Part III: Implementing HTTP Verbs on F1 api

In the previous blog we created api, now we are going to test it. Before going there I have made some changes to the project. Like I have created a Detail view which has information on particular Racer. The template would look something like this:


So lets begin updating some code, starting from the models.Update your with the following code:

class Fastest_laps(models.Model):
    driver_name = models.CharField(max_length=25, null=True)
    grand_prix = models.CharField(max_length=15, blank=True)
    car_model = models.CharField(max_length=50)
    time_taken = models.CharField(blank=True, max_length=8)

    def __str__(self):
        return self.driver_name

class Driver(models.Model):

    place_of_birth = models.CharField(max_length=25)
    driver = models.ForeignKey(Fastest_laps, db_column='driver_name')
    picture = models.ImageField(blank=True, null=True)

    def __str__(self):
        return str(self.driver)

There is a foreign key that connects the two tables. Going forward you need to create api views for Update, Put and Delete so that on a given api endpoint you can use all the HTTP verbs. I am using class-based views, it helps me with reusable components, I will discuss in-depth about it later. You need to update the file with the following code:

#!/usr/bin/env python
from rest_framework.generics import ListCreateAPIView, ListAPIView, UpdateAPIView,RetrieveAPIView, DestroyAPIView
from .serializer import ListSerializer,DetailSerializer
from .models import Fastest_laps,Driver

class ListApi(ListAPIView):

    queryset = Fastest_laps.objects.all()

    serializer_class = ListSerializer

class LapCreateApi(ListCreateAPIView):

    queryset = Fastest_laps.objects.all()

    serializer_class = ListSerializer

class DetailApi(ListAPIView):

    queryset = Driver.objects.all()
    serializer_class = DetailSerializer

class LapUpdateApi(UpdateAPIView):

    queryset = Fastest_laps.objects.all()
    serializer_class = ListSerializer

class LapRetrieve(RetrieveAPIView):
    queryset = Fastest_laps.objects.all()
    serializer_class = ListSerializer

class LapDestroy(DestroyAPIView):
    queryset = Fastest_laps.objects.all()
    serializer_class = ListSerializer

I have used generic views , you can go forward and use viewsets under rest_framework. You can see I have imported UpdateAPIView, RetrieveAPIView and DestroyAPIView, so advantage of using class based views is allow you to compose bits of reusable behavior. REST framework takes advantage of this by providing a number of pre-built views that provide for commonly used patterns.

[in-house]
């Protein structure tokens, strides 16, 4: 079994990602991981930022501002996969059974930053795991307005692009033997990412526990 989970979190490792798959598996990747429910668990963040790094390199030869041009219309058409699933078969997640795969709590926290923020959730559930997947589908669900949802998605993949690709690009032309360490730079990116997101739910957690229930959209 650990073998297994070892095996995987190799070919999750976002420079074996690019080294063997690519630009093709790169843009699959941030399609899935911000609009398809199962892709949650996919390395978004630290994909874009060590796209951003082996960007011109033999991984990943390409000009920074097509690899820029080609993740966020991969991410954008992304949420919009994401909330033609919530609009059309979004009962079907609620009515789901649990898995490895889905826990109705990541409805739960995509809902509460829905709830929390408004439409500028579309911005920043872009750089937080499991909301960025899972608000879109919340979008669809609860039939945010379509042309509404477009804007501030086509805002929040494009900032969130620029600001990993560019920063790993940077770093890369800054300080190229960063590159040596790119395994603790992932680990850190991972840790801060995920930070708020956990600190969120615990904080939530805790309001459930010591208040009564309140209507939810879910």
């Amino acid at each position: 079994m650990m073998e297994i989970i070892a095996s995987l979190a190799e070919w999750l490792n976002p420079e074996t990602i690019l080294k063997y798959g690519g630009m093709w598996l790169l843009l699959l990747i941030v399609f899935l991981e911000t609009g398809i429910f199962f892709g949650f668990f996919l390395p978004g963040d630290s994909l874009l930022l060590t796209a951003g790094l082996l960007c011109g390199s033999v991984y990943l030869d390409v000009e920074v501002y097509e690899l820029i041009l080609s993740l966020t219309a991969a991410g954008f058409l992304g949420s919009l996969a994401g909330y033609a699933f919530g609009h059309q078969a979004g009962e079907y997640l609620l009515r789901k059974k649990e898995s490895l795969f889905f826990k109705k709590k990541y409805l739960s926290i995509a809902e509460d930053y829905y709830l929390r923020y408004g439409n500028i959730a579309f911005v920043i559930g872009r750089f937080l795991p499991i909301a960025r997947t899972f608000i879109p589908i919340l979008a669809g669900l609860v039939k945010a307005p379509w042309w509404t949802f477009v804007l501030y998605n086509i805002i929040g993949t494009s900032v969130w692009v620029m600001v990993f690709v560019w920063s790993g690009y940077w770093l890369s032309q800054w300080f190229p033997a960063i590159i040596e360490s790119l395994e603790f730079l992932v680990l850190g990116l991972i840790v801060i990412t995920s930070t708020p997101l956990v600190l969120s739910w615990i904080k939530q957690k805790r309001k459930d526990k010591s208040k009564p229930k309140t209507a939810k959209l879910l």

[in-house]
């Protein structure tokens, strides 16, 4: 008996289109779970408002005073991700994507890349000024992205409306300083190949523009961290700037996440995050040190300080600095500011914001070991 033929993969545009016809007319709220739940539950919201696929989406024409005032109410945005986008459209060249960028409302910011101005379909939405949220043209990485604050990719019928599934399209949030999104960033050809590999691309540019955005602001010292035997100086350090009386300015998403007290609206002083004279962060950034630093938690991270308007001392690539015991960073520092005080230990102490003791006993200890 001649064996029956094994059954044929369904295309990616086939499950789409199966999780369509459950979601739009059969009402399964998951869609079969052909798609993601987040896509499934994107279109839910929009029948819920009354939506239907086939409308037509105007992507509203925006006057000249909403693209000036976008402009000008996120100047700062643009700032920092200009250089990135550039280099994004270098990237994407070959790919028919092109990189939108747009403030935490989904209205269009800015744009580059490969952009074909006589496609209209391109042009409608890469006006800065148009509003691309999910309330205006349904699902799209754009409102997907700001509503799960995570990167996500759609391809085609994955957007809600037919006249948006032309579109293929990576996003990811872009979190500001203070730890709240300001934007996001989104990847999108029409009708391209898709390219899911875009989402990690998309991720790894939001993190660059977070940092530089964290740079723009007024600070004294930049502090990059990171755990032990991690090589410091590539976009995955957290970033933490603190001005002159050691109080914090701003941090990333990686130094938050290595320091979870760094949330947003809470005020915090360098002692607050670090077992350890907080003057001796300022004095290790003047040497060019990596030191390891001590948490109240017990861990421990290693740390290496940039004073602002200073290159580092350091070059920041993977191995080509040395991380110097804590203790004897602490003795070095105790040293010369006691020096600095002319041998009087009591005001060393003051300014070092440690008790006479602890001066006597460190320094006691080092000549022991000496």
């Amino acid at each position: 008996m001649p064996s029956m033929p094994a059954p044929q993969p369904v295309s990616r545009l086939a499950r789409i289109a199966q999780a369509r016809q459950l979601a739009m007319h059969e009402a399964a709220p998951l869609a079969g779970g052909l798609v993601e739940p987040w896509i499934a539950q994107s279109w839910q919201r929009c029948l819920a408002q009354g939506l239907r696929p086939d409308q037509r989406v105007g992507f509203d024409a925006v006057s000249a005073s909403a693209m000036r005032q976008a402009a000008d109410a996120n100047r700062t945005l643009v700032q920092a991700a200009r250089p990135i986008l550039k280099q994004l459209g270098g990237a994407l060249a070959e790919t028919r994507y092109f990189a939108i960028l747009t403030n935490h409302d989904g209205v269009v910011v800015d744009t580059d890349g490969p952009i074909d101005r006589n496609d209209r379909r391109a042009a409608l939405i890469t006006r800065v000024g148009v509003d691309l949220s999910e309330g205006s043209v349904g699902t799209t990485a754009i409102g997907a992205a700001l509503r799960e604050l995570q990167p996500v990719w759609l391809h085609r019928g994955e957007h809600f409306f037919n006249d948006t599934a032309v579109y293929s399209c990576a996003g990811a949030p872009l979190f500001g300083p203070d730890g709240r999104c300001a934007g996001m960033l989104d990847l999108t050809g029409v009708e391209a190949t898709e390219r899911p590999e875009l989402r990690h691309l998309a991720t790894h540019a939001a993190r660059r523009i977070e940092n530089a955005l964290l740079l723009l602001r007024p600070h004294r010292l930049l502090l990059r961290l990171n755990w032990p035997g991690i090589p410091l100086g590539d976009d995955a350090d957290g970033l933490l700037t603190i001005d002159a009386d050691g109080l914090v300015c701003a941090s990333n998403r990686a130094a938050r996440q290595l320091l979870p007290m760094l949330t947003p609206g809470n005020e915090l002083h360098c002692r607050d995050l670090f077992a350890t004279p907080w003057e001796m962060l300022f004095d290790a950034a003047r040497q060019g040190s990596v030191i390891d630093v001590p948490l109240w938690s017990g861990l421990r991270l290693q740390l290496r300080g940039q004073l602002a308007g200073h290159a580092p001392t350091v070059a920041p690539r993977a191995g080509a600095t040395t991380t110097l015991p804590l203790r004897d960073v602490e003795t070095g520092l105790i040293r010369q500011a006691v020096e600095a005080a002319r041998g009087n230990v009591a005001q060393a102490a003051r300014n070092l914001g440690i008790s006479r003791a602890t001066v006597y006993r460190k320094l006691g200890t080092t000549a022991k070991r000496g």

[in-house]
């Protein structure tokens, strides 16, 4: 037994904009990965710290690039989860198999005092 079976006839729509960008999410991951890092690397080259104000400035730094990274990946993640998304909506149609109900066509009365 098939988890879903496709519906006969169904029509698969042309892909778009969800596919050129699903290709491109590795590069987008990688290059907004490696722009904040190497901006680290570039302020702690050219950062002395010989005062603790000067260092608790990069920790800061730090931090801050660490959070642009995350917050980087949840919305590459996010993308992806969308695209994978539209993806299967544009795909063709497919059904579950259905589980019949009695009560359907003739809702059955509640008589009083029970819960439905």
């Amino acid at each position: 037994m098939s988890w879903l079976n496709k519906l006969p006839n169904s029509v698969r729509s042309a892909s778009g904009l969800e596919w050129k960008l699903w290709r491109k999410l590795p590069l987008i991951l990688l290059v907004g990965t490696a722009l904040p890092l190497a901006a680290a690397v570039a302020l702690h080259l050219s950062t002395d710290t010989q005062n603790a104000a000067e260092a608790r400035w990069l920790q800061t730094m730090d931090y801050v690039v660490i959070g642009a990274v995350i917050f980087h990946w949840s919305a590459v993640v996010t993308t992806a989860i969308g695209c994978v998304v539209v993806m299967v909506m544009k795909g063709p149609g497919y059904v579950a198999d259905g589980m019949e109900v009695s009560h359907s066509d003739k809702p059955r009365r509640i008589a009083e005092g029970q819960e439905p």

So basically an UpdateAPIView will update the model instance, similarly a  DestroyAPIView will delete a model Instance.

Final change is

#!/usr/bin/env python
from django.conf.urls import url
from .api import ListApi,DetailApi,LapUpdateApi,LapRetrieve,LapDestroy

app_name = 'historicRaces'
urlpatterns = [
    url(r'^fastlaps/$', ListApi.as_view()),
    url(r'^lap/(?P<pk>\d+)/update$', LapUpdateApi.as_view()),
    url(r'^lap/(?P<pk>\d+)$', LapRetrieve.as_view()),
    url(r'^lap/(?P<pk>\d+)/delete$', LapDestroy.as_view()),

So in your terminal run your local server on your computer’s IP. It should look something like this: python runserver [In look for ALLOWED_HOSTS set it to allowed all by placing an asterisk  in the square bracket. [‘*’]]

I am first going to see my first api


Works just fine, I can see all my data, I also want to look at my detail api.


Perfect. Now lets test our GET, POST, PUT and Delete Methods.

Next open a terminal and write the following:


import requests
>>> url = ‘;
>>> response = requests.get(url)
>>> response.json()

[{‘id’: 1, ‘grand_prix’: ‘Great Britain’, ‘driver’: ‘Nino Farina’, ‘car_model’: ‘ALFA ROMEO’, ‘time_taken’: ‘1:50.600’}, {‘id’: 2, ‘grand_prix’: ‘Monaco’, ‘driver’: ‘Juan Manuel Fangio’, ‘car_model’: ‘ALFA ROMEO’, ‘time_taken’: ‘1:51.000’}, {‘id’: 3, ‘grand_prix’: ‘Indianapolis 50’, ‘driver’: ‘Johnnie Parsons’, ‘car_model’: ‘KURTIS KRAFT OFFENHAUSER’, ‘time_taken’: ‘2:41.600’}, {‘id’: 4, ‘grand_prix’: ‘Belgium’, ‘driver’: ‘Nino Farina’, ‘car_model’: ‘ALFA ROMEO’, ‘time_taken’: ‘4:34.100’}]

get a specific record:

>> url = ‘;
>>> response = requests.get(url)
>>> response.json()

{‘id’: 8, ‘driver_name’: ‘Nino Farina’, ‘grand_prix’: ‘Great Britain’, ‘car_model’: ‘ALFA ROMEO’, ‘time_taken’: ‘1:50.600’}


>> data = {‘id’:’5′,’grand_prix’:’Indianapolis’,’driver’:’Johnnie Parsons’,’car_model’:’KURTIS KRAFT OFFENHAUSER’,’time_taken’:’2:41.600′}
>>> response =,data)
>>> response.json()
{‘id’: 5, ‘grand_prix’: ‘Indianapolis’, ‘driver’: ‘Johnnie Parsons’, ‘car_model’: ‘KURTIS KRAFT OFFENHAUSER’, ‘time_taken’: ‘2:41.600’}



my_data = {‘id’:’7′,’driver_name’:’Lee Wallard’,’grand_prix’:’Indianapolis’,’car_model’:’KURTIS KRAFT OFFENHAUSER’,’time_taken’:’1:07.260′}
>>> response = requests.patch(url,my_data)
>>> response.json()
{‘id’: 7, ‘driver_name’: ‘Lee Wallard’, ‘grand_prix’: ‘Indianapolis’, ‘car_model’: ‘KURTIS KRAFT OFFENHAUSER’, ‘time_taken’: ‘1:07.260’}



>> url = ‘;
>>> response = requests.delete(url)
>>> response.json()


We will continue the testing api in the next blog too, and make our code more efficient. Stay Tuned. For the updated code visit

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